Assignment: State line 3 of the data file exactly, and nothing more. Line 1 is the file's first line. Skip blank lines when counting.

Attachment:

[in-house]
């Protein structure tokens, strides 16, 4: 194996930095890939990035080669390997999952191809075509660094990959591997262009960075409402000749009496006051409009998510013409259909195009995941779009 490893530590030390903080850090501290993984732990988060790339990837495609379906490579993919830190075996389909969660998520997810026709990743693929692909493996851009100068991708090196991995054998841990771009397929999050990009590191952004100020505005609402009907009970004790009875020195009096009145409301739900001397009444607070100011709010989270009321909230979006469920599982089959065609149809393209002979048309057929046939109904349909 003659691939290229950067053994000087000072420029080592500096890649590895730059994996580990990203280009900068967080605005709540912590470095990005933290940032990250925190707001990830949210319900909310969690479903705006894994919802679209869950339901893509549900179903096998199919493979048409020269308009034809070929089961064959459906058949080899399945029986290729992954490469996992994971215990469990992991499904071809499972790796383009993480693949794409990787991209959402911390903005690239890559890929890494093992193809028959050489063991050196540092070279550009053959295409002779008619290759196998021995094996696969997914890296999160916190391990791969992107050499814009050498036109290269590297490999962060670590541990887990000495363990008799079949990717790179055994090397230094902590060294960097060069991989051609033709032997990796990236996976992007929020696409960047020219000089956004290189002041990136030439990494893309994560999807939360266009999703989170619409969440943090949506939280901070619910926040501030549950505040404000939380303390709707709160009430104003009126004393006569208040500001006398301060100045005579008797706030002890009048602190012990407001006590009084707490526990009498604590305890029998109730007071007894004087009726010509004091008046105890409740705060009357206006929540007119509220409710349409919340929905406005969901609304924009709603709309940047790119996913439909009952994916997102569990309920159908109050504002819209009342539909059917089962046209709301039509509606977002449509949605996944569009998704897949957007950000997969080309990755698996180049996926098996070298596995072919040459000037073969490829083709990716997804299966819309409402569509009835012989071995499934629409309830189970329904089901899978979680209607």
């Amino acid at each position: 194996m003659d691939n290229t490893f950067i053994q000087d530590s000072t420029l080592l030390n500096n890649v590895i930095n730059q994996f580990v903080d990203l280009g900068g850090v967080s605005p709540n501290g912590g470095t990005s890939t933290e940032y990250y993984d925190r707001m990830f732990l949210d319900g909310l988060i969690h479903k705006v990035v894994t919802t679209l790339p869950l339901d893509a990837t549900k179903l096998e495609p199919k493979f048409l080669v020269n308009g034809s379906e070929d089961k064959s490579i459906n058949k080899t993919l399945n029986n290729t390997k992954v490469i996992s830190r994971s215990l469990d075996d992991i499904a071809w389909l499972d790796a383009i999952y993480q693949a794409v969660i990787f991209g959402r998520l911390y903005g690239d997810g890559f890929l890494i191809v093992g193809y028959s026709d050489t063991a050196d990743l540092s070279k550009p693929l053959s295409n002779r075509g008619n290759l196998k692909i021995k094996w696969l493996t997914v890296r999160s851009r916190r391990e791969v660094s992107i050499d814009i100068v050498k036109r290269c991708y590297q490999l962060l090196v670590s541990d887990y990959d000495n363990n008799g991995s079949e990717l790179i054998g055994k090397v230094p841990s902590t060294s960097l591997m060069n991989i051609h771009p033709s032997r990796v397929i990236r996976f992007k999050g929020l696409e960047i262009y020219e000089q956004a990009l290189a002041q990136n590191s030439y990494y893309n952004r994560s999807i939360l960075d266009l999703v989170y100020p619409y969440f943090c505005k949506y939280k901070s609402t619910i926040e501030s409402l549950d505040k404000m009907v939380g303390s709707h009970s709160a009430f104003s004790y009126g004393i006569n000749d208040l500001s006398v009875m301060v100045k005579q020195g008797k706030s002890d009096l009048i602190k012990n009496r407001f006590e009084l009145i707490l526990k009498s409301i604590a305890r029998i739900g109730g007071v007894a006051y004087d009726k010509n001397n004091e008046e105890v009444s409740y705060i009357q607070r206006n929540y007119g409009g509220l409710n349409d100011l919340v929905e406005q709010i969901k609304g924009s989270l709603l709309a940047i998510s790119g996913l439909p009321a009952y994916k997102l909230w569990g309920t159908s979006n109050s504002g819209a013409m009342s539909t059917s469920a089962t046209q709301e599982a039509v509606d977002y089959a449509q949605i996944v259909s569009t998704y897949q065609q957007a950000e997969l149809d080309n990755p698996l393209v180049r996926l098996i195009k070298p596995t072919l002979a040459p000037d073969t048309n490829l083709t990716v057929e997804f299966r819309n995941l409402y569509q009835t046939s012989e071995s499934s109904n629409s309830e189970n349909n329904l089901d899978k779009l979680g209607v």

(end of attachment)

């Amino acid at each position: 194996m003659d691939n290229t490893f950067i053994q000087d530590s000072t420029l080592l030390n500096n890649v590895i930095n730059q994996f580990v903080d990203l280009g900068g850090v967080s605005p709540n501290g912590g470095t990005s890939t933290e940032y990250y993984d925190r707001m990830f732990l949210d319900g909310l988060i969690h479903k705006v990035v894994t919802t679209l790339p869950l339901d893509a990837t549900k179903l096998e495609p199919k493979f048409l080669v020269n308009g034809s379906e070929d089961k064959s490579i459906n058949k080899t993919l399945n029986n290729t390997k992954v490469i996992s830190r994971s215990l469990d075996d992991i499904a071809w389909l499972d790796a383009i999952y993480q693949a794409v969660i990787f991209g959402r998520l911390y903005g690239d997810g890559f890929l890494i191809v093992g193809y028959s026709d050489t063991a050196d990743l540092s070279k550009p693929l053959s295409n002779r075509g008619n290759l196998k692909i021995k094996w696969l493996t997914v890296r999160s851009r916190r391990e791969v660094s992107i050499d814009i100068v050498k036109r290269c991708y590297q490999l962060l090196v670590s541990d887990y990959d000495n363990n008799g991995s079949e990717l790179i054998g055994k090397v230094p841990s902590t060294s960097l591997m060069n991989i051609h771009p033709s032997r990796v397929i990236r996976f992007k999050g929020l696409e960047i262009y020219e000089q956004a990009l290189a002041q990136n590191s030439y990494y893309n952004r994560s999807i939360l960075d266009l999703v989170y100020p619409y969440f943090c505005k949506y939280k901070s609402t619910i926040e501030s409402l549950d505040k404000m009907v939380g303390s709707h009970s709160a009430f104003s004790y009126g004393i006569n000749d208040l500001s006398v009875m301060v100045k005579q020195g008797k706030s002890d009096l009048i602190k012990n009496r407001f006590e009084l009145i707490l526990k009498s409301i604590a305890r029998i739900g109730g007071v007894a006051y004087d009726k010509n001397n004091e008046e105890v009444s409740y705060i009357q607070r206006n929540y007119g409009g509220l409710n349409d100011l919340v929905e406005q709010i969901k609304g924009s989270l709603l709309a940047i998510s790119g996913l439909p009321a009952y994916k997102l909230w569990g309920t159908s979006n109050s504002g819209a013409m009342s539909t059917s469920a089962t046209q709301e599982a039509v509606d977002y089959a449509q949605i996944v259909s569009t998704y897949q065609q957007a950000e997969l149809d080309n990755p698996l393209v180049r996926l098996i195009k070298p596995t072919l002979a040459p000037d073969t048309n490829l083709t990716v057929e997804f299966r819309n995941l409402y569509q009835t046939s012989e071995s499934s109904n629409s309830e189970n349909n329904l089901d899978k779009l979680g209607v």